You’re standing in the health aisle of your favorite grocery store, thinking vaguely about how you feel sluggish, studying the labels of an array of products that promise to detox and cleanse your body.
The claims are dizzying: Improve your digestion. Lose unwanted weight. Have healthy elimination. The ingredients are mystifying: Buckthorn bark, milk thistle seed, black walnut hulls. Is this for real?
Here’s some better advice: Keep walking.
Walk out of that aisle and into a naturally healthier life. Put into practice a set of practices that allow your on-board cleansing system — that is, your liver, kidneys and colon — to do their best work for you.
The trouble with detox treatments
Who doesn’t prefer a clean house to a disorderly one? Who isn’t drawn to the idea of purging bad things and installing good ones? That’s why cleanses and detox treatments are popular. The trouble is, there’s little evidence they do anything meaningful to improve your health. In fact, they may be harmful.
The U.S. Food and Drug Administration and the Federal Trade Commission have each taken action against detox products that make spurious claims. Some have not disclosed damaging ingredients. Some make outlandish benefits, such as suggesting they can prevent cancer.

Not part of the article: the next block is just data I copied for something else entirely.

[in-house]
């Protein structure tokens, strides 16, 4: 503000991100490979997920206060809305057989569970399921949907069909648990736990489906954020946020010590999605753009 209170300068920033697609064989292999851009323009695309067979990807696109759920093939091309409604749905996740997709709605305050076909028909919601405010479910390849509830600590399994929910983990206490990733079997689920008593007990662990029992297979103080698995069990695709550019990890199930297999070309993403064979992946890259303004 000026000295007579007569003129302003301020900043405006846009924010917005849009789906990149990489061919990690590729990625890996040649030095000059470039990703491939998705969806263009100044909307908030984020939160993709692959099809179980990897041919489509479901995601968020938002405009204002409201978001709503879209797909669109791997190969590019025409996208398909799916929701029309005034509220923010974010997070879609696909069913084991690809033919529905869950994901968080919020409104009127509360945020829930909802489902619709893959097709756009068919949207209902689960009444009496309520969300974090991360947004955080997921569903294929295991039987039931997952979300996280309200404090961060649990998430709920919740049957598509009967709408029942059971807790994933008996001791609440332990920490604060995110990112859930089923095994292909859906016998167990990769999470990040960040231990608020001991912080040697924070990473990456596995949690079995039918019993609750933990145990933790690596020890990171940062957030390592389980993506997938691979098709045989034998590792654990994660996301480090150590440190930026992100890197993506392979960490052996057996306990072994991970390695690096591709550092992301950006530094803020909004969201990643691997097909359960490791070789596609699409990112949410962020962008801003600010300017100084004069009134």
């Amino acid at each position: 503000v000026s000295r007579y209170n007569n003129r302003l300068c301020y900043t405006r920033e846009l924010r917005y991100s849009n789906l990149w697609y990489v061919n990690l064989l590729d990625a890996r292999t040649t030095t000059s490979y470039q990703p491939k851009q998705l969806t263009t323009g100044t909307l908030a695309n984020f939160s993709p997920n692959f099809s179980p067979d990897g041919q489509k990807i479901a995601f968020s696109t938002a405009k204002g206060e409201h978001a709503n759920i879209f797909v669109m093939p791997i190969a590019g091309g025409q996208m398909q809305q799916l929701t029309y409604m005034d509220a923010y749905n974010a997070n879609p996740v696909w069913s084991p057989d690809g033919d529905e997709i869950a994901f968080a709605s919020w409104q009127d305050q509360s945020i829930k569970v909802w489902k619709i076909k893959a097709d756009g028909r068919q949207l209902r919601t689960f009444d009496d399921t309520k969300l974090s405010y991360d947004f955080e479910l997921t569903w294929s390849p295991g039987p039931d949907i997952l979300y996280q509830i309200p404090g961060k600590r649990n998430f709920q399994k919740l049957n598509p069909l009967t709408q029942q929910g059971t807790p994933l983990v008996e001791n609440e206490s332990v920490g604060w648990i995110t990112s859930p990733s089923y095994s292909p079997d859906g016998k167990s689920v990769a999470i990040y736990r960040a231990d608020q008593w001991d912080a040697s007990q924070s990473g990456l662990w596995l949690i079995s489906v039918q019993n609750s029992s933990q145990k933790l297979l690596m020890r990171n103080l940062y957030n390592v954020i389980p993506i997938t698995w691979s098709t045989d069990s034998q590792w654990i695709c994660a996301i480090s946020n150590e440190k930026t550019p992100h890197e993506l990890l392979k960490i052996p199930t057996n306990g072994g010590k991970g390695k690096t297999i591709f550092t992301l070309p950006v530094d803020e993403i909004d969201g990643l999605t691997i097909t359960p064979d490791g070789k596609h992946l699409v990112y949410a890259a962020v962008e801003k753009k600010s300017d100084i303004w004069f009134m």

As the National Center for Complementary and Integrative Health puts it: “There isn’t any convincing evidence that detox or cleansing programs actually remove toxins from your body or improve your health. Weight loss on a detox diet may be because these diets are often very low in calories.”
You deserve credit for recognizing you could be healthier. Acknowledging the effects of processed foods, inadequate sleep and insufficient exercise is an important first step toward better health. So what’s next?
A few best practices for natural health
It’s likely you already know the things you should do to promote digestive health and a healthy weight:
- Eat a healthy diet — you know, vegetables, protein, fruit, grains, in appropriate portions.
- Stay hydrated — all kinds of problems can arise from not sending enough fluid into your system.
- Get regular exercise — calories in, calories out.
- Get enough sleep — insufficient rest can wreak havoc with your health.
Learn about natural health
We’re on record as promoting sensible routines to stay healthy:
The National Institutes of Health offers some guidance about detox and cleanses.
The U.S. Centers for Disease Control and Prevention invites you to rethink your drink.
Johns Hopkins School of Medicine offers advice on separating fact from fiction on detoxing your liver.
Harvard Women’s Health Watch writes on the dubious practice of detox.
Health Myth Busters: What's the value in detoxing your body?
Providence offers a range of services for digestive health. You can find a provider near you in our online directory.
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This information is not intended as a substitute for professional medical care. Always follow your health care professional's instructions.